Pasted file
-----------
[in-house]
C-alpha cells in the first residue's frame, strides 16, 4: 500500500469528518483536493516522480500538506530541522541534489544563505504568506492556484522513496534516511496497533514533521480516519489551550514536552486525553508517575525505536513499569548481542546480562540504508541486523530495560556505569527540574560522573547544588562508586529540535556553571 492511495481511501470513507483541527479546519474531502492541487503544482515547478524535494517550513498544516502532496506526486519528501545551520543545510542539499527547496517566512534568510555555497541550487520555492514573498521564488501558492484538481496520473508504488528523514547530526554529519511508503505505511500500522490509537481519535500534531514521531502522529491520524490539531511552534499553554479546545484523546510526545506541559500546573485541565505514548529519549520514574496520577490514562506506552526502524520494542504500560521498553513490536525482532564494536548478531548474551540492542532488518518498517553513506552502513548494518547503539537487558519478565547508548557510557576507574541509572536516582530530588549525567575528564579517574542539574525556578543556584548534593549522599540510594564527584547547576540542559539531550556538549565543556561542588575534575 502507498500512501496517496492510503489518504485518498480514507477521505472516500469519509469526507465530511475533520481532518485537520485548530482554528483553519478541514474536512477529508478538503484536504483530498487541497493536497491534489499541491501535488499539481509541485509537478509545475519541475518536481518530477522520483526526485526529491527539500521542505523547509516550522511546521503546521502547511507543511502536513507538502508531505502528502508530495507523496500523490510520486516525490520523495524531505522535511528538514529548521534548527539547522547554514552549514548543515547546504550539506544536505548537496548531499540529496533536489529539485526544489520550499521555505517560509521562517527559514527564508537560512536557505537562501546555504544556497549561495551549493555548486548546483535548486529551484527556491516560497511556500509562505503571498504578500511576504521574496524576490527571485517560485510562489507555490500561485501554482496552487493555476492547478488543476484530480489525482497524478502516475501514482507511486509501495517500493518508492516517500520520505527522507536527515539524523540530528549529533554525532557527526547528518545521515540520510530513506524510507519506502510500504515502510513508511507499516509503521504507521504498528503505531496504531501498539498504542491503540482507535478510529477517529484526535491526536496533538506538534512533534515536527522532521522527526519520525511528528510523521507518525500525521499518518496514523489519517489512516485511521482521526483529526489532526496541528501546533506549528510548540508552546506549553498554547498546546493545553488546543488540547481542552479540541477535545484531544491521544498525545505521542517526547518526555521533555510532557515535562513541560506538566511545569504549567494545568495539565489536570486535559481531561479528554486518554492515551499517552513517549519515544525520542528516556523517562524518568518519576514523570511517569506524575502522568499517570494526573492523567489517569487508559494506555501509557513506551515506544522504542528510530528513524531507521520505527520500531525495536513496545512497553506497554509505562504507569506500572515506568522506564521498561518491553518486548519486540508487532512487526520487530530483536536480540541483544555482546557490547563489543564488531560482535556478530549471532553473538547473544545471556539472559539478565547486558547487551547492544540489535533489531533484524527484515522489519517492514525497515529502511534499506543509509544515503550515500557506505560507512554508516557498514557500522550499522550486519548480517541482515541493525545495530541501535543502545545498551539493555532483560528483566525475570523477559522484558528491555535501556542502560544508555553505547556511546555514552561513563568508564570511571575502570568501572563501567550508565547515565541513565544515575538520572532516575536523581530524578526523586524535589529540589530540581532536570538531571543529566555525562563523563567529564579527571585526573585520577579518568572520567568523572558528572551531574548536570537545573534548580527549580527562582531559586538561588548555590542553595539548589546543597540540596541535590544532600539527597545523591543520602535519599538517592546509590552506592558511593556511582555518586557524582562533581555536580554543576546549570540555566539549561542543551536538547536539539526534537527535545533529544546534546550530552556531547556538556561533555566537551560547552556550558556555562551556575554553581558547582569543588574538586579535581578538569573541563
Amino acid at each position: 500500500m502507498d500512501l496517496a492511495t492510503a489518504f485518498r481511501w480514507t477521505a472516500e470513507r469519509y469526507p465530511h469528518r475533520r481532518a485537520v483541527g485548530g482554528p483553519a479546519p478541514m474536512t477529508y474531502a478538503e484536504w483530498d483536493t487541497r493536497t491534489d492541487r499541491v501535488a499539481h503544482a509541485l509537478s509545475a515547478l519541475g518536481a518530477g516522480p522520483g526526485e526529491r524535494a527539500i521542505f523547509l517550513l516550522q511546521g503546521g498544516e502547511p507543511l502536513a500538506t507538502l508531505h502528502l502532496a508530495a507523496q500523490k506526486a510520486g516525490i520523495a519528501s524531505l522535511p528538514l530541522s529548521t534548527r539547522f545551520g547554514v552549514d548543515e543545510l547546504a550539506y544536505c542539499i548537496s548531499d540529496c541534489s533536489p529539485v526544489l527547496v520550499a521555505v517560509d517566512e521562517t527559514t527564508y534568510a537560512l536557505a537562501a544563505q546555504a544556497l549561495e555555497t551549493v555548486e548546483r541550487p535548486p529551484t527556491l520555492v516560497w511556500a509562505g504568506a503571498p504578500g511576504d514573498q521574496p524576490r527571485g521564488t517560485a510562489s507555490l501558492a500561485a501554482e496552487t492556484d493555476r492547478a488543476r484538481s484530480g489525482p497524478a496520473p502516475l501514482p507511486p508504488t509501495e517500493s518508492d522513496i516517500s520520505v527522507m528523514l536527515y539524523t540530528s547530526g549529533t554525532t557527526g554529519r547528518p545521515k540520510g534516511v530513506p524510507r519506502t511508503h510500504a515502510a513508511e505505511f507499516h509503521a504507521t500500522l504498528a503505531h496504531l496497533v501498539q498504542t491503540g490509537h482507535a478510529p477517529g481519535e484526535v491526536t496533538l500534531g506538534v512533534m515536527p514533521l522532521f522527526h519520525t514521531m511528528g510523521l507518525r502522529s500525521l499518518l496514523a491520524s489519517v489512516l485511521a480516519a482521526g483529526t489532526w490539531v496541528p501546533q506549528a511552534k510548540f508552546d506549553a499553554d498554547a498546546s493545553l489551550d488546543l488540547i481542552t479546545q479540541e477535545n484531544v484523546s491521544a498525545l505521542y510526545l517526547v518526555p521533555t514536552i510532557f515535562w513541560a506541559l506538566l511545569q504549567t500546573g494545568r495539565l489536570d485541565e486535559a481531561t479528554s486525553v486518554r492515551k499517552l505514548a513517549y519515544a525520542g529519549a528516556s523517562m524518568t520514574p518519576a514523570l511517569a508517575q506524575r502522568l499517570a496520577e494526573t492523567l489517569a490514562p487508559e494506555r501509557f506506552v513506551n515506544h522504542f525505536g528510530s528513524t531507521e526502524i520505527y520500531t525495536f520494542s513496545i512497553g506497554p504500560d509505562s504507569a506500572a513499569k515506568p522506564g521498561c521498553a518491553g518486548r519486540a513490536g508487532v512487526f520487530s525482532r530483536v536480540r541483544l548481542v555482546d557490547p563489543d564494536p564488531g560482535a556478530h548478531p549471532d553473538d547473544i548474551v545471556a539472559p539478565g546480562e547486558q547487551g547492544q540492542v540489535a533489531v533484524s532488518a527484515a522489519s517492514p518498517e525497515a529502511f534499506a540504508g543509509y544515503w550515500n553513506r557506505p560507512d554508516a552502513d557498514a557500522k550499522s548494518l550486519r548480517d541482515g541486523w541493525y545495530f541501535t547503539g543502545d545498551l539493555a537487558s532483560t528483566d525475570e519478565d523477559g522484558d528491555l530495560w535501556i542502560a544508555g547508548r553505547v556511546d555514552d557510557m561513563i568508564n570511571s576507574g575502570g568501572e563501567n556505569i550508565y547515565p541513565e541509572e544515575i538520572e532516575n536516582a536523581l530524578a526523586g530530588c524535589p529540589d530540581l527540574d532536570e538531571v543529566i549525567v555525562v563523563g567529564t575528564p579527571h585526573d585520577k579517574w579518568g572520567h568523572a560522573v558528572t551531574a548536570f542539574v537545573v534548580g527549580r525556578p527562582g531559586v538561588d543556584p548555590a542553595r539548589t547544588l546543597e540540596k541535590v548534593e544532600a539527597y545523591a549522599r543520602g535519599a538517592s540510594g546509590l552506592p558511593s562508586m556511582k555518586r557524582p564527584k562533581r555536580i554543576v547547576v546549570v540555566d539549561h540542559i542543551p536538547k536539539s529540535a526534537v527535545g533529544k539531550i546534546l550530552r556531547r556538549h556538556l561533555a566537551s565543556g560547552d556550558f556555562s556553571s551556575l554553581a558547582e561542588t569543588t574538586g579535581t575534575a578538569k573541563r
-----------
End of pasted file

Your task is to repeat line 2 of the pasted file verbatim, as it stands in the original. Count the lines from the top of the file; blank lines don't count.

C-alpha cells in the first residue's frame, strides 16, 4: 500500500469528518483536493516522480500538506530541522541534489544563505504568506492556484522513496534516511496497533514533521480516519489551550514536552486525553508517575525505536513499569548481542546480562540504508541486523530495560556505569527540574560522573547544588562508586529540535556553571 492511495481511501470513507483541527479546519474531502492541487503544482515547478524535494517550513498544516502532496506526486519528501545551520543545510542539499527547496517566512534568510555555497541550487520555492514573498521564488501558492484538481496520473508504488528523514547530526554529519511508503505505511500500522490509537481519535500534531514521531502522529491520524490539531511552534499553554479546545484523546510526545506541559500546573485541565505514548529519549520514574496520577490514562506506552526502524520494542504500560521498553513490536525482532564494536548478531548474551540492542532488518518498517553513506552502513548494518547503539537487558519478565547508548557510557576507574541509572536516582530530588549525567575528564579517574542539574525556578543556584548534593549522599540510594564527584547547576540542559539531550556538549565543556561542588575534575 502507498500512501496517496492510503489518504485518498480514507477521505472516500469519509469526507465530511475533520481532518485537520485548530482554528483553519478541514474536512477529508478538503484536504483530498487541497493536497491534489499541491501535488499539481509541485509537478509545475519541475518536481518530477522520483526526485526529491527539500521542505523547509516550522511546521503546521502547511507543511502536513507538502508531505502528502508530495507523496500523490510520486516525490520523495524531505522535511528538514529548521534548527539547522547554514552549514548543515547546504550539506544536505548537496548531499540529496533536489529539485526544489520550499521555505517560509521562517527559514527564508537560512536557505537562501546555504544556497549561495551549493555548486548546483535548486529551484527556491516560497511556500509562505503571498504578500511576504521574496524576490527571485517560485510562489507555490500561485501554482496552487493555476492547478488543476484530480489525482497524478502516475501514482507511486509501495517500493518508492516517500520520505527522507536527515539524523540530528549529533554525532557527526547528518545521515540520510530513506524510507519506502510500504515502510513508511507499516509503521504507521504498528503505531496504531501498539498504542491503540482507535478510529477517529484526535491526536496533538506538534512533534515536527522532521522527526519520525511528528510523521507518525500525521499518518496514523489519517489512516485511521482521526483529526489532526496541528501546533506549528510548540508552546506549553498554547498546546493545553488546543488540547481542552479540541477535545484531544491521544498525545505521542517526547518526555521533555510532557515535562513541560506538566511545569504549567494545568495539565489536570486535559481531561479528554486518554492515551499517552513517549519515544525520542528516556523517562524518568518519576514523570511517569506524575502522568499517570494526573492523567489517569487508559494506555501509557513506551515506544522504542528510530528513524531507521520505527520500531525495536513496545512497553506497554509505562504507569506500572515506568522506564521498561518491553518486548519486540508487532512487526520487530530483536536480540541483544555482546557490547563489543564488531560482535556478530549471532553473538547473544545471556539472559539478565547486558547487551547492544540489535533489531533484524527484515522489519517492514525497515529502511534499506543509509544515503550515500557506505560507512554508516557498514557500522550499522550486519548480517541482515541493525545495530541501535543502545545498551539493555532483560528483566525475570523477559522484558528491555535501556542502560544508555553505547556511546555514552561513563568508564570511571575502570568501572563501567550508565547515565541513565544515575538520572532516575536523581530524578526523586524535589529540589530540581532536570538531571543529566555525562563523563567529564579527571585526573585520577579518568572520567568523572558528572551531574548536570537545573534548580527549580527562582531559586538561588548555590542553595539548589546543597540540596541535590544532600539527597545523591543520602535519599538517592546509590552506592558511593556511582555518586557524582562533581555536580554543576546549570540555566539549561542543551536538547536539539526534537527535545533529544546534546550530552556531547556538556561533555566537551560547552556550558556555562551556575554553581558547582569543588574538586579535581578538569573541563